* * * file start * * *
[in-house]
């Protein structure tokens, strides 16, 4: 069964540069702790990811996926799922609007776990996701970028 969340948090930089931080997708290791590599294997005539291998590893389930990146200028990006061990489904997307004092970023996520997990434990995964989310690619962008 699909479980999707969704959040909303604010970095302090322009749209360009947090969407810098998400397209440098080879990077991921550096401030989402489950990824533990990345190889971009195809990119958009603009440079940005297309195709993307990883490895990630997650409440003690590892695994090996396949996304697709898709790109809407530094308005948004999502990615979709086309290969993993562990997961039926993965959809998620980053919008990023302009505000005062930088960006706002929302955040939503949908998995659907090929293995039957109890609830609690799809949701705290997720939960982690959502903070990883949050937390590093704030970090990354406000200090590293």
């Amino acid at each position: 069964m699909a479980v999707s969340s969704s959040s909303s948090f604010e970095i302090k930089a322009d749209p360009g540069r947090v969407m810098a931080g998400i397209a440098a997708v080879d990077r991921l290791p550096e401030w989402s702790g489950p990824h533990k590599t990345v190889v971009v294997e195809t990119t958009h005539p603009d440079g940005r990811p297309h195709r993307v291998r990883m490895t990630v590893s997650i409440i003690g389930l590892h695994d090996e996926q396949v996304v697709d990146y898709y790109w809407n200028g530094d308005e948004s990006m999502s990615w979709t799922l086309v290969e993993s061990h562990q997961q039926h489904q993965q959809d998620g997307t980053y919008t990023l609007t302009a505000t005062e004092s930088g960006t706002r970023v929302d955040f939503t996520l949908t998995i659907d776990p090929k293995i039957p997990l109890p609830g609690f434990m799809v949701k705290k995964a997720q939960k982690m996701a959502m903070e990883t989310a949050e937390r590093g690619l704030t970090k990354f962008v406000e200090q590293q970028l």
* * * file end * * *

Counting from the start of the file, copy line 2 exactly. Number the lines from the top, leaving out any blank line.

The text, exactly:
């Protein structure tokens, strides 16, 4: 069964540069702790990811996926799922609007776990996701970028 969340948090930089931080997708290791590599294997005539291998590893389930990146200028990006061990489904997307004092970023996520997990434990995964989310690619962008 699909479980999707969704959040909303604010970095302090322009749209360009947090969407810098998400397209440098080879990077991921550096401030989402489950990824533990990345190889971009195809990119958009603009440079940005297309195709993307990883490895990630997650409440003690590892695994090996396949996304697709898709790109809407530094308005948004999502990615979709086309290969993993562990997961039926993965959809998620980053919008990023302009505000005062930088960006706002929302955040939503949908998995659907090929293995039957109890609830609690799809949701705290997720939960982690959502903070990883949050937390590093704030970090990354406000200090590293």